Through the NER300 programme, revenues from the sale of 300 million emission allowances will co-finance a number of selected production plants for renewable energy.
Decisions on which production plants will obtain NER300 co-financing are made by the European Commission and the European Investment Bank (EIB).
According to the PDS the project will be subject to environment impact assessments. One of the impacts which has to be assessed will be that on bird migration, as well as its impact on marine mammals and fish.
Due to the extensive distance from the shoreline, the wind farm will only result in a "minimal appearance on the horizon", although the impact on the night skyline will be greater due to lights associated with the operations and safety aspects.
According to the PDS the company's role in the project includes site acquisition, project development and management, the partial sourcing of the project financing and entering an agreement with Enemalta for power purchase.
The company's website claims that their technology is based on the experience, knowledge and proven technologies from the energy, offshore oil rig and ship-building industries.
"With the Hexicon platform, floating offshore wind energy production becomes both profitable and competitive." But Hexicon still has to build its first plant and therefore these claims still have to be proven.
Hexicon AB has provided the technology for the project, while special companies have been set up in Malta, Cyprus and Sweden to develop the project.
The hexagon shaped platform will be constructed on the basis of offshore oil rig platform technology.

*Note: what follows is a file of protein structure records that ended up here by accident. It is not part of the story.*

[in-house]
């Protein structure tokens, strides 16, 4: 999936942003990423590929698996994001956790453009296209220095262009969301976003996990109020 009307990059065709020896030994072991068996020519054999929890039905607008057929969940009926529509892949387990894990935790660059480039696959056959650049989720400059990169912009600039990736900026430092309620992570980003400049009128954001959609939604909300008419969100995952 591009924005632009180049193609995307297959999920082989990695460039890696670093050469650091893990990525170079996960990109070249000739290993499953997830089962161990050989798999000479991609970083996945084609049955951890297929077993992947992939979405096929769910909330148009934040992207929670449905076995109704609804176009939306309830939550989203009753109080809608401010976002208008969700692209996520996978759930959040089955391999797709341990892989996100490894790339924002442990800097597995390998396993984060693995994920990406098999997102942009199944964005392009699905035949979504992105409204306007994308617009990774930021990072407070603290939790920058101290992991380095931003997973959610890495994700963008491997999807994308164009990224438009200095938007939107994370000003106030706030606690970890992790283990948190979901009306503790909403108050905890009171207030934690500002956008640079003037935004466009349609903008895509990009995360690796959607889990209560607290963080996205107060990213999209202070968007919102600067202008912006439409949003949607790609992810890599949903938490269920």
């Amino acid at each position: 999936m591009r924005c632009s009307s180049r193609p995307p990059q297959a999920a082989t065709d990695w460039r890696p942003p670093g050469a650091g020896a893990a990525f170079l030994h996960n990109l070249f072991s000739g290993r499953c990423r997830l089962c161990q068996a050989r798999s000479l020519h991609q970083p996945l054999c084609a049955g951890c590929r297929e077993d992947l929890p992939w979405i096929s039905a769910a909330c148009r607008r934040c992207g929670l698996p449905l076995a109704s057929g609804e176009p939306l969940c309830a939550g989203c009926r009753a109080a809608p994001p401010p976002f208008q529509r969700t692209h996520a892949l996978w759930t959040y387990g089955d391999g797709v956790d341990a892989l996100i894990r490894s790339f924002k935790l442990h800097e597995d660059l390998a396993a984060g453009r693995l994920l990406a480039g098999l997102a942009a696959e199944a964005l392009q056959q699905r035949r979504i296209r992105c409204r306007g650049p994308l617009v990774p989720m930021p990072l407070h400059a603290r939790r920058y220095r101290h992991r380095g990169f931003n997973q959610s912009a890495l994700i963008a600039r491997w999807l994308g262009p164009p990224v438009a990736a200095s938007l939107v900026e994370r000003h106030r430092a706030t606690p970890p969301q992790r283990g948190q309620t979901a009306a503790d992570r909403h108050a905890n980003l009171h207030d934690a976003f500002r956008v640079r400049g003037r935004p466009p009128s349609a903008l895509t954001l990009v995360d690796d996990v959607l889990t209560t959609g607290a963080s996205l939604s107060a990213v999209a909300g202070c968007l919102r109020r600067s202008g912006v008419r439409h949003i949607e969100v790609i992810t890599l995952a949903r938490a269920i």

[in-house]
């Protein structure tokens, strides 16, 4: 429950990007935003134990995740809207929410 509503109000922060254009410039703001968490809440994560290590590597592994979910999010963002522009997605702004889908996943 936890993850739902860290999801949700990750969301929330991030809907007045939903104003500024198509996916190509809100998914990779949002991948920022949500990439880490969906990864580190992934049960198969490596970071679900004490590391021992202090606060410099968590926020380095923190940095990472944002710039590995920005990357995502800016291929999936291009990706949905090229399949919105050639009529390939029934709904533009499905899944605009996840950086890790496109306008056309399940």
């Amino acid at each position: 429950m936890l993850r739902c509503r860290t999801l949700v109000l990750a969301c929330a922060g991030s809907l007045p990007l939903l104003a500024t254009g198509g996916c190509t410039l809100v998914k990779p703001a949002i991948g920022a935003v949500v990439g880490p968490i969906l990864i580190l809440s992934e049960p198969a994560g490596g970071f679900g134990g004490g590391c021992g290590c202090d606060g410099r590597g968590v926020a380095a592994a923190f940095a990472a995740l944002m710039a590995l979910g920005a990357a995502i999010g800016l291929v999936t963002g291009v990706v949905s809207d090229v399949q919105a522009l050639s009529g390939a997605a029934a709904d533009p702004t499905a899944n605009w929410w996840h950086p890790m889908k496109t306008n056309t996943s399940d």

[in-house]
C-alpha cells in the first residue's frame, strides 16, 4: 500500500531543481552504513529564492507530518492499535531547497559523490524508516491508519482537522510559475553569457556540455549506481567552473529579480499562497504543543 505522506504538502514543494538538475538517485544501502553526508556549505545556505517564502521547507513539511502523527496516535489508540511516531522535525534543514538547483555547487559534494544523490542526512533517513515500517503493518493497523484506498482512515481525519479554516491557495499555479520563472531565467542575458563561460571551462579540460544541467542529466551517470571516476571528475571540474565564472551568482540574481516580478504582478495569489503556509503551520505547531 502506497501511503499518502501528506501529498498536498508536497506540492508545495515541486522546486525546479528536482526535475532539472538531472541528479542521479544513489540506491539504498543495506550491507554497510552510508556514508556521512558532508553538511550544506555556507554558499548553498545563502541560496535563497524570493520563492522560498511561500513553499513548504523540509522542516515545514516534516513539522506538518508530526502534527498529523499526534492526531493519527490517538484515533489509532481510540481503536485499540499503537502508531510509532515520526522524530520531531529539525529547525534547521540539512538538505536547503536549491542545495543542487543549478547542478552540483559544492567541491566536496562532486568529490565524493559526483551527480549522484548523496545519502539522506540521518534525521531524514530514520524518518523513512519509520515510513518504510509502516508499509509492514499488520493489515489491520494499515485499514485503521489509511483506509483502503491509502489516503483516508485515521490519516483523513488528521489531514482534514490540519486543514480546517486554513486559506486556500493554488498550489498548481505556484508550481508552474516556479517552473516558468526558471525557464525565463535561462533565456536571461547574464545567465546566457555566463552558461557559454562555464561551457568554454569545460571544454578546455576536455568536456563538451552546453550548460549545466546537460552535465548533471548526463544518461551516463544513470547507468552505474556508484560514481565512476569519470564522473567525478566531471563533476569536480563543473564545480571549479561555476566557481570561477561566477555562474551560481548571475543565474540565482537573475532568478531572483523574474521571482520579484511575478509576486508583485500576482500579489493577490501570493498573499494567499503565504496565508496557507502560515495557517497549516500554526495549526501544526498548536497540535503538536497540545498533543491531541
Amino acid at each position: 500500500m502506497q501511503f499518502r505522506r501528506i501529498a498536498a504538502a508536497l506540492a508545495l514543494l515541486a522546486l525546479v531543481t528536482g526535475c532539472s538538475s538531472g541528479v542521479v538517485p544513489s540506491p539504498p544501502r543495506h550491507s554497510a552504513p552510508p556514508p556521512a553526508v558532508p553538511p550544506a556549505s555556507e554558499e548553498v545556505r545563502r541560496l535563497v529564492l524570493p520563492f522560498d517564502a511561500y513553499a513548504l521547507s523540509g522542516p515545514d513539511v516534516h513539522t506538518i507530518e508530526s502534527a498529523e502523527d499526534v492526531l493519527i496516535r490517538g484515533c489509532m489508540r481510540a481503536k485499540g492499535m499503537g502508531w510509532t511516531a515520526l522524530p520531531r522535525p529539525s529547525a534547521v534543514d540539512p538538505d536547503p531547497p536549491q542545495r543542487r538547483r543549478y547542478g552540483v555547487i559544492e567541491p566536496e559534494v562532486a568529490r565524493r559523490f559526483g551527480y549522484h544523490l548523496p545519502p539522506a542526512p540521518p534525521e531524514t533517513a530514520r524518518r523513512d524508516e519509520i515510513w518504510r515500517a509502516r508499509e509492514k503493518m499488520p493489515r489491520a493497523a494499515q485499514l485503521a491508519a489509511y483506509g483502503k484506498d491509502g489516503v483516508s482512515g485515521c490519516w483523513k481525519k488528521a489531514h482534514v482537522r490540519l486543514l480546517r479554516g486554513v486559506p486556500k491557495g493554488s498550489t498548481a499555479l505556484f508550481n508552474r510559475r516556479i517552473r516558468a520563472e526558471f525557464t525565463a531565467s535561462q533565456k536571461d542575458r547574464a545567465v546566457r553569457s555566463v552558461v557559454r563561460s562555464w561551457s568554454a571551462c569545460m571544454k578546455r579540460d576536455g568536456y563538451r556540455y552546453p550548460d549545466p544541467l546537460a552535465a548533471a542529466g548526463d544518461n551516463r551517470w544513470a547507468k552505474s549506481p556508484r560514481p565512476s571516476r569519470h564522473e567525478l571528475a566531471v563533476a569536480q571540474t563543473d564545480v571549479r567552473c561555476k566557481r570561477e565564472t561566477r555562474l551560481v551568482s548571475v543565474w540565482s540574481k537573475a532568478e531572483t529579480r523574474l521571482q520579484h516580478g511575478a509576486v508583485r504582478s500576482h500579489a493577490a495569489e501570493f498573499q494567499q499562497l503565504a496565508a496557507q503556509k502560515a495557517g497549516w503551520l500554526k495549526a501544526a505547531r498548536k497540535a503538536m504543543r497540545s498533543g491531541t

The patented "fagerdala hull system" provides the Hexicon platform with a composite outer protective layer. The hull system thus reduces the need for maintenance and extends the lifespan of both the platform itself and all equipment installed. This would result in less expensive energy the company claims.
The company claims that its platform has an expected lifespan of 50 years while the turbines have a life expectancy of 25 years.
As a result of size, design and mooring system, the Hexicon platform can be positioned at a wide range of locations, and is significantly less restricted by depths and seabed topography than bottom-mounted turbines. With the patented construction solution, the platform can also be assembled at the final location.
No formal application submitted
A spokesperson for MEPA confirmed that no formal application has been submitted to the authority with regards to the development of the floating windfarm, but Hexicon Malta Ltd. had already met the competent authorities and a special permit procedure was agreed to by MEPA.
But the proposed development has been "screened" to ensure that environmental studies respect MEPA's requirements. Subsequently, MEPA informed the project manager that the project will require an Environmental Impact Assessment. The Project Description Statement published on MEPA's website was in fact requested as part of this screening exercise.
According to MEPA a formal application is not necessary before the commencement of environmental impact studies. "The EIA and other studies can commence prior to the submission of such an application."
In fact conducting these studies before presenting an application makes more sense in cases where the precise location of the development itself needs to be guided by detailed technical evaluations and studies.
But a development permit application will still be necessary after these studies are conducted. "The carrying out of an EIA does not in any way substitute this requirement," the MEPA spokesperson added.
James Debono is MaltaToday's chief reporter on environment, planning and land use issues, ...